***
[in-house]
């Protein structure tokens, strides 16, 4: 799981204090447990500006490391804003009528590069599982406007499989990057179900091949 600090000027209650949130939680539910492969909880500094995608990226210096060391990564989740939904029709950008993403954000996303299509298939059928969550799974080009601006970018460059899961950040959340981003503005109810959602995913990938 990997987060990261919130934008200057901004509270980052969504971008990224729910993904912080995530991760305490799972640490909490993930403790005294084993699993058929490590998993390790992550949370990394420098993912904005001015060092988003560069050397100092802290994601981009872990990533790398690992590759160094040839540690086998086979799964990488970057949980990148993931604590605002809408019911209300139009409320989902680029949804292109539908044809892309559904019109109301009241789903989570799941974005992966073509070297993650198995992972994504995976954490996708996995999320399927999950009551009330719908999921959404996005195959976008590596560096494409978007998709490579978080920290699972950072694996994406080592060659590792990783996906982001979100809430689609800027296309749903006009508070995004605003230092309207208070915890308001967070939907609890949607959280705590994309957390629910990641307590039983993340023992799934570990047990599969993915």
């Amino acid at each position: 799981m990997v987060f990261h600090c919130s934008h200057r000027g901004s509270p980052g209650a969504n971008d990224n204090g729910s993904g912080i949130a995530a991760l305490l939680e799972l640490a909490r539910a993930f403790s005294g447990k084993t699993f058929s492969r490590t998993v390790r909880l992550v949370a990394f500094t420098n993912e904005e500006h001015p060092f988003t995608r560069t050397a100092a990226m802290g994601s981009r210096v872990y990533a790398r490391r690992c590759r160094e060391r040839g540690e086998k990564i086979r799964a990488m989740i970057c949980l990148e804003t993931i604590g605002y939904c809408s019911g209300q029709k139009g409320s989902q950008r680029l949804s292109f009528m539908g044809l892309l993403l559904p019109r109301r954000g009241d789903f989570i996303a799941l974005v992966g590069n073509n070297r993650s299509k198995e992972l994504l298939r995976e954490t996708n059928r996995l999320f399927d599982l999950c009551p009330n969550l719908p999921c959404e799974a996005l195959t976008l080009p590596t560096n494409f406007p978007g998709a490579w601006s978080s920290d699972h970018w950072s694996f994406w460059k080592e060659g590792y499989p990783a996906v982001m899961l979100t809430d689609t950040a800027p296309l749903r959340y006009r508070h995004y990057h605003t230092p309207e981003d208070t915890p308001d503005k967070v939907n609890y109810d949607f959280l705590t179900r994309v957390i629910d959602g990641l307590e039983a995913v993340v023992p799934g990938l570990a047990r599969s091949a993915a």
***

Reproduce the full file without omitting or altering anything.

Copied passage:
[in-house]
């Protein structure tokens, strides 16, 4: 799981204090447990500006490391804003009528590069599982406007499989990057179900091949 600090000027209650949130939680539910492969909880500094995608990226210096060391990564989740939904029709950008993403954000996303299509298939059928969550799974080009601006970018460059899961950040959340981003503005109810959602995913990938 990997987060990261919130934008200057901004509270980052969504971008990224729910993904912080995530991760305490799972640490909490993930403790005294084993699993058929490590998993390790992550949370990394420098993912904005001015060092988003560069050397100092802290994601981009872990990533790398690992590759160094040839540690086998086979799964990488970057949980990148993931604590605002809408019911209300139009409320989902680029949804292109539908044809892309559904019109109301009241789903989570799941974005992966073509070297993650198995992972994504995976954490996708996995999320399927999950009551009330719908999921959404996005195959976008590596560096494409978007998709490579978080920290699972950072694996994406080592060659590792990783996906982001979100809430689609800027296309749903006009508070995004605003230092309207208070915890308001967070939907609890949607959280705590994309957390629910990641307590039983993340023992799934570990047990599969993915």
């Amino acid at each position: 799981m990997v987060f990261h600090c919130s934008h200057r000027g901004s509270p980052g209650a969504n971008d990224n204090g729910s993904g912080i949130a995530a991760l305490l939680e799972l640490a909490r539910a993930f403790s005294g447990k084993t699993f058929s492969r490590t998993v390790r909880l992550v949370a990394f500094t420098n993912e904005e500006h001015p060092f988003t995608r560069t050397a100092a990226m802290g994601s981009r210096v872990y990533a790398r490391r690992c590759r160094e060391r040839g540690e086998k990564i086979r799964a990488m989740i970057c949980l990148e804003t993931i604590g605002y939904c809408s019911g209300q029709k139009g409320s989902q950008r680029l949804s292109f009528m539908g044809l892309l993403l559904p019109r109301r954000g009241d789903f989570i996303a799941l974005v992966g590069n073509n070297r993650s299509k198995e992972l994504l298939r995976e954490t996708n059928r996995l999320f399927d599982l999950c009551p009330n969550l719908p999921c959404e799974a996005l195959t976008l080009p590596t560096n494409f406007p978007g998709a490579w601006s978080s920290d699972h970018w950072s694996f994406w460059k080592e060659g590792y499989p990783a996906v982001m899961l979100t809430d689609t950040a800027p296309l749903r959340y006009r508070h995004y990057h605003t230092p309207e981003d208070t915890p308001d503005k967070v939907n609890y109810d949607f959280l705590t179900r994309v957390i629910d959602g990641l307590e039983a995913v993340v023992p799934g990938l570990a047990r599969s091949a993915a």